The history of Nishijin textile dates back to the Kofun period. The techniques of sericulture and silk weaving were introduced from the continent around the 5th and 6th centuries, and after passing through the Asuka and Nara periods, the capital was eventually moved to Heiankyo, where textile industry technicians gathered around present-day Kamigyo Ward. I'm here.
The Onin War lasted for 11 years, and the town of Kyoto was engulfed in war. Due to the devastating situation, many engineers and merchants fled the war to what is now Sakai, and the textile industry was destroyed, but when the war subsided, they returned to Kyoto and joined the Western army. They worked to revive the textile industry in Nishijin, the site of the main shrine.
From there, the name Nishijin-ori spread.
Around this time, the technique of takahata, which had been handed down from the continent, was adopted, and it became possible to create monori, which uses previously dyed thread to weave colored patterns and designs. In this way, the technique of pattern weaving was established, and the foundation for the high-quality silk fabric ``Nishijin-ori'' was laid.
Nishijin textile technology and production area were recognized by the imperial court at the time and protected by famous Sengoku feudal lords, while also focusing on technological innovation. In the Edo period, its momentum increased and it became even more prosperous.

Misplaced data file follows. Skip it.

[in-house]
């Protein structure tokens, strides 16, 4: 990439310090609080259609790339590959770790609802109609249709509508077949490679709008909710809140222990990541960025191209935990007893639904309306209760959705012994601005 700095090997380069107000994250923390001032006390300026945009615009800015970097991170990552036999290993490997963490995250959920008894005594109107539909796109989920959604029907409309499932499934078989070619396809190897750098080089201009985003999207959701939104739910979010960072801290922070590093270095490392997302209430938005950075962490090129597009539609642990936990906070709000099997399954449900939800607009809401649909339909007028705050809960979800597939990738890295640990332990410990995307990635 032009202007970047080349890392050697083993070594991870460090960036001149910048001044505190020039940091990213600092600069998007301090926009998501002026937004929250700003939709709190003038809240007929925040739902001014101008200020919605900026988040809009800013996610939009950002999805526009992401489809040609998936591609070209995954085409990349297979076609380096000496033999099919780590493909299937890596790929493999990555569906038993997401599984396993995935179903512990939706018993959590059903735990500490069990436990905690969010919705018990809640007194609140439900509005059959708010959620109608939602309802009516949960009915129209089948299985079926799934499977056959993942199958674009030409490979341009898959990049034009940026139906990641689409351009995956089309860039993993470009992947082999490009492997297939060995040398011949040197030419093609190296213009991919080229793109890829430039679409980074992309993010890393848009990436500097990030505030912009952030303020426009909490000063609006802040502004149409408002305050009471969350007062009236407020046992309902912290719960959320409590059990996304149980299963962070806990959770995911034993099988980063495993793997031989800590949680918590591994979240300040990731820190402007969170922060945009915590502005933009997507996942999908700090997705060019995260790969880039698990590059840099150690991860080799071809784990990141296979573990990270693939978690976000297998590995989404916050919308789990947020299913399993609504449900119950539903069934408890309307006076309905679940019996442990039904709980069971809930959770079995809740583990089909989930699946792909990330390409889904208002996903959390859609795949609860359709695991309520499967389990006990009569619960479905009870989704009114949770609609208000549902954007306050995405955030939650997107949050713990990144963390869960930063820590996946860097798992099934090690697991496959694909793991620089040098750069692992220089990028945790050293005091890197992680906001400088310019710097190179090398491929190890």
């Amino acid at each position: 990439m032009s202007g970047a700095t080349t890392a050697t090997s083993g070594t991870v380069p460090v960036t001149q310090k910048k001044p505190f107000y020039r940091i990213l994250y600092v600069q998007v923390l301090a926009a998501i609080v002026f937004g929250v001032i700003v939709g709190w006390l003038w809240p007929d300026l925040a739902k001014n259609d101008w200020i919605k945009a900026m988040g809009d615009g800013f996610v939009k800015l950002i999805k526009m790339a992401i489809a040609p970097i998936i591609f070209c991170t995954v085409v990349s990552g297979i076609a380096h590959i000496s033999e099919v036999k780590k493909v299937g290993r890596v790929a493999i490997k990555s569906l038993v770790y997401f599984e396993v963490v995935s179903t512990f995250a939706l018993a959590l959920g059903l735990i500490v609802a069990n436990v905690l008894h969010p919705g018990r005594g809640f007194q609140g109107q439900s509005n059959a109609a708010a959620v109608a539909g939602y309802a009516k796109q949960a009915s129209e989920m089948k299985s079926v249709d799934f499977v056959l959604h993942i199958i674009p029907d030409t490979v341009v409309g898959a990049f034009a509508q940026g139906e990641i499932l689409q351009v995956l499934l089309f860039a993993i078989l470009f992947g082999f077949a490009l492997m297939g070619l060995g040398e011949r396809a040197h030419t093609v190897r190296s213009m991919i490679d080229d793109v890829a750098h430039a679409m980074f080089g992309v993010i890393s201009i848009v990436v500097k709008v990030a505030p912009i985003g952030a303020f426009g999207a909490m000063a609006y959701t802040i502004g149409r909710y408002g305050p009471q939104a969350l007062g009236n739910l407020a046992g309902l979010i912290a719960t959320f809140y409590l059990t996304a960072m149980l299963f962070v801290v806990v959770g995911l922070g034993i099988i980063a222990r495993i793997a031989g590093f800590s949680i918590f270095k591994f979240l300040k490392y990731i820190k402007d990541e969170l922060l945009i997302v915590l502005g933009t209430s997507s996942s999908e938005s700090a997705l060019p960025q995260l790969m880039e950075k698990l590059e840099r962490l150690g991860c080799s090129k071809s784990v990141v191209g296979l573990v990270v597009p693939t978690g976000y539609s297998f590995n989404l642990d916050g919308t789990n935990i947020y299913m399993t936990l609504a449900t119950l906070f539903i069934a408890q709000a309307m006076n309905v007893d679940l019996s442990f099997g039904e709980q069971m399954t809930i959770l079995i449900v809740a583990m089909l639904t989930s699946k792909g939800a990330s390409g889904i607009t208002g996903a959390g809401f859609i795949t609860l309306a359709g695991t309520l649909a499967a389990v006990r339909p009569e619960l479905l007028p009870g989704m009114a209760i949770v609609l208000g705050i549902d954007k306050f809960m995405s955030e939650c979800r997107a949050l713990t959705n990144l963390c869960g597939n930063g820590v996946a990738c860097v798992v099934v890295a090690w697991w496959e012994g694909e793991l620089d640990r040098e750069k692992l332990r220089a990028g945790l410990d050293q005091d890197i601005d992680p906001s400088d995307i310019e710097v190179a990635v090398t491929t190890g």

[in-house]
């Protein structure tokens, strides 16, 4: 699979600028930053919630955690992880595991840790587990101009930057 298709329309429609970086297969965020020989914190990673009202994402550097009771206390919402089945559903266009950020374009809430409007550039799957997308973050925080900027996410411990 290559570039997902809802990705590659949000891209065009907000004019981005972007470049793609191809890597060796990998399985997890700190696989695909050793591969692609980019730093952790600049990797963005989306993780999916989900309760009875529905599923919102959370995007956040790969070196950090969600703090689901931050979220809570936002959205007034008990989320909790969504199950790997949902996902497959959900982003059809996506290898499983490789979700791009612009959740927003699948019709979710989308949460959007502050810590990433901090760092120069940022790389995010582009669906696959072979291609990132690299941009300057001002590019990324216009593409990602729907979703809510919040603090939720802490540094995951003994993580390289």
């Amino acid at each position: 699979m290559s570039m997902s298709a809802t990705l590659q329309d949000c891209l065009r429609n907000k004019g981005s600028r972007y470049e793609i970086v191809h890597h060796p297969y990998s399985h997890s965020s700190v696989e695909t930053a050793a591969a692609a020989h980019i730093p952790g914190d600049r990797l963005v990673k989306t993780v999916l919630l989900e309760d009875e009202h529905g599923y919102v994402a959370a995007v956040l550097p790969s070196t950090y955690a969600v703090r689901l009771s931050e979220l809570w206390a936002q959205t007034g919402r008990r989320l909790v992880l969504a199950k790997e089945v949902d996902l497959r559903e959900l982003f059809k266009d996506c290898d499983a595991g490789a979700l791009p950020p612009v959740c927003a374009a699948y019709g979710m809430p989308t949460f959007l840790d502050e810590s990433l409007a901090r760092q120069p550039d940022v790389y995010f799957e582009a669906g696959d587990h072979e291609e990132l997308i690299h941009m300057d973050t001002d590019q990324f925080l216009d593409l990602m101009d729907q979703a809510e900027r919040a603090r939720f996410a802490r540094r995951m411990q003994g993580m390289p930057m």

However, by the middle of the Edo period, Nishijin-ori was once again in trouble. The world is unstable due to a long-lasting famine.
Demand decreased due to the ban on luxury items imposed by the Shogunate. The city of Kyoto was hit by a huge fire, and silk textile production centers were popping up one after another in other areas, making for a difficult situation.
In the Meiji period, the capital moved to Tokyo, and the city of Kyoto as a whole lost its momentum. Even under such circumstances, Nishijin textile engineers continue to explore ways to innovate with the unyielding spirit that has been passed down to them.
Taking advantage of this opportunity for civilization and enlightenment, we dispatched human resources to France and other European countries. Those who were sent away with the idea of modernizing Nishijin in mind learned advanced technology and literally risked their lives to return. After a long and difficult voyage, only two ships made it from Lyon, France to Japan.
Looms were loaded onto these two ships, and the jacquard weaving technology was brought to Nishijin, leading to the modernization of Nishijin textiles.
It is said that Nishijin, which adopted Western culture, began weaving not only Japanese kimono and obi but also necktie fabric around that time.